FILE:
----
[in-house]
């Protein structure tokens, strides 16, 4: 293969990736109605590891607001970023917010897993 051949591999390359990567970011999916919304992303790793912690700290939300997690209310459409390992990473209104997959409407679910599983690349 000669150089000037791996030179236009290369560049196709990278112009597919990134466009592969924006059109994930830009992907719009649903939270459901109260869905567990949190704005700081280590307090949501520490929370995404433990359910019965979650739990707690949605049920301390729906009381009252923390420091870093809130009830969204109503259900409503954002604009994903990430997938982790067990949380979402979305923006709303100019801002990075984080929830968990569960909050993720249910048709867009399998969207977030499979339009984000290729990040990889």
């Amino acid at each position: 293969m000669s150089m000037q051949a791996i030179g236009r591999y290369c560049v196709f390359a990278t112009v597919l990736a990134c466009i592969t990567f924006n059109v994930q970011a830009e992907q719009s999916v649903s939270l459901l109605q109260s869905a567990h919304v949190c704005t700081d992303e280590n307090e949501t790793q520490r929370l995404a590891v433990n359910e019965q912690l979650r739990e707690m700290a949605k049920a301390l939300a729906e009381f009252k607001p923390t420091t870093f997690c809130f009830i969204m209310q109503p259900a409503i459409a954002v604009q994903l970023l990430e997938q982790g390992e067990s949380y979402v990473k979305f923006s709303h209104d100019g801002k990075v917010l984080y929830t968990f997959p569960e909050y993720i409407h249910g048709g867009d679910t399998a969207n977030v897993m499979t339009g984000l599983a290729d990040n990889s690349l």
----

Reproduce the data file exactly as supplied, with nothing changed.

[in-house]
């Protein structure tokens, strides 16, 4: 293969990736109605590891607001970023917010897993 051949591999390359990567970011999916919304992303790793912690700290939300997690209310459409390992990473209104997959409407679910599983690349 000669150089000037791996030179236009290369560049196709990278112009597919990134466009592969924006059109994930830009992907719009649903939270459901109260869905567990949190704005700081280590307090949501520490929370995404433990359910019965979650739990707690949605049920301390729906009381009252923390420091870093809130009830969204109503259900409503954002604009994903990430997938982790067990949380979402979305923006709303100019801002990075984080929830968990569960909050993720249910048709867009399998969207977030499979339009984000290729990040990889």
């Amino acid at each position: 293969m000669s150089m000037q051949a791996i030179g236009r591999y290369c560049v196709f390359a990278t112009v597919l990736a990134c466009i592969t990567f924006n059109v994930q970011a830009e992907q719009s999916v649903s939270l459901l109605q109260s869905a567990h919304v949190c704005t700081d992303e280590n307090e949501t790793q520490r929370l995404a590891v433990n359910e019965q912690l979650r739990e707690m700290a949605k049920a301390l939300a729906e009381f009252k607001p923390t420091t870093f997690c809130f009830i969204m209310q109503p259900a409503i459409a954002v604009q994903l970023l990430e997938q982790g390992e067990s949380y979402v990473k979305f923006s709303h209104d100019g801002k990075v917010l984080y929830t968990f997959p569960e909050y993720i409407h249910g048709g867009d679910t399998a969207n977030v897993m499979t339009g984000l599983a290729d990040n990889s690349l």